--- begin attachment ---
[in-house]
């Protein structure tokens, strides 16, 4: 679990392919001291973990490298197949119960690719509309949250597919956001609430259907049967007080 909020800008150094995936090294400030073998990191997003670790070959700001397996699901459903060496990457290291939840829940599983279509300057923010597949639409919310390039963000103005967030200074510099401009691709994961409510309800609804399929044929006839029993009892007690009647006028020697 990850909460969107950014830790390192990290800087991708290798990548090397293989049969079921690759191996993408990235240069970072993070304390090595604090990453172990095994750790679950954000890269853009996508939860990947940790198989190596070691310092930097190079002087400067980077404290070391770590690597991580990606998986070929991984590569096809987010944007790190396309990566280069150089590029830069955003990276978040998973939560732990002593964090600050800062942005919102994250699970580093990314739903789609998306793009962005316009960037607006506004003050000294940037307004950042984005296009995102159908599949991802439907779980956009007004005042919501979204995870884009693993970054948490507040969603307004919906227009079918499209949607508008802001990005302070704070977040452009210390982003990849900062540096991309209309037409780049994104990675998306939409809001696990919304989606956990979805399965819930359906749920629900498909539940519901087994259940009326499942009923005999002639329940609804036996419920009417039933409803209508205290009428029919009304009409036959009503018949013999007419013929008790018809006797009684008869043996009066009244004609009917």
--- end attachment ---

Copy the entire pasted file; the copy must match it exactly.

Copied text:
[in-house]
């Protein structure tokens, strides 16, 4: 679990392919001291973990490298197949119960690719509309949250597919956001609430259907049967007080 909020800008150094995936090294400030073998990191997003670790070959700001397996699901459903060496990457290291939840829940599983279509300057923010597949639409919310390039963000103005967030200074510099401009691709994961409510309800609804399929044929006839029993009892007690009647006028020697 990850909460969107950014830790390192990290800087991708290798990548090397293989049969079921690759191996993408990235240069970072993070304390090595604090990453172990095994750790679950954000890269853009996508939860990947940790198989190596070691310092930097190079002087400067980077404290070391770590690597991580990606998986070929991984590569096809987010944007790190396309990566280069150089590029830069955003990276978040998973939560732990002593964090600050800062942005919102994250699970580093990314739903789609998306793009962005316009960037607006506004003050000294940037307004950042984005296009995102159908599949991802439907779980956009007004005042919501979204995870884009693993970054948490507040969603307004919906227009079918499209949607508008802001990005302070704070977040452009210390982003990849900062540096991309209309037409780049994104990675998306939409809001696990919304989606956990979805399965819930359906749920629900498909539940519901087994259940009326499942009923005999002639329940609804036996419920009417039933409803209508205290009428029919009304009409036959009503018949013999007419013929008790018809006797009684008869043996009066009244004609009917």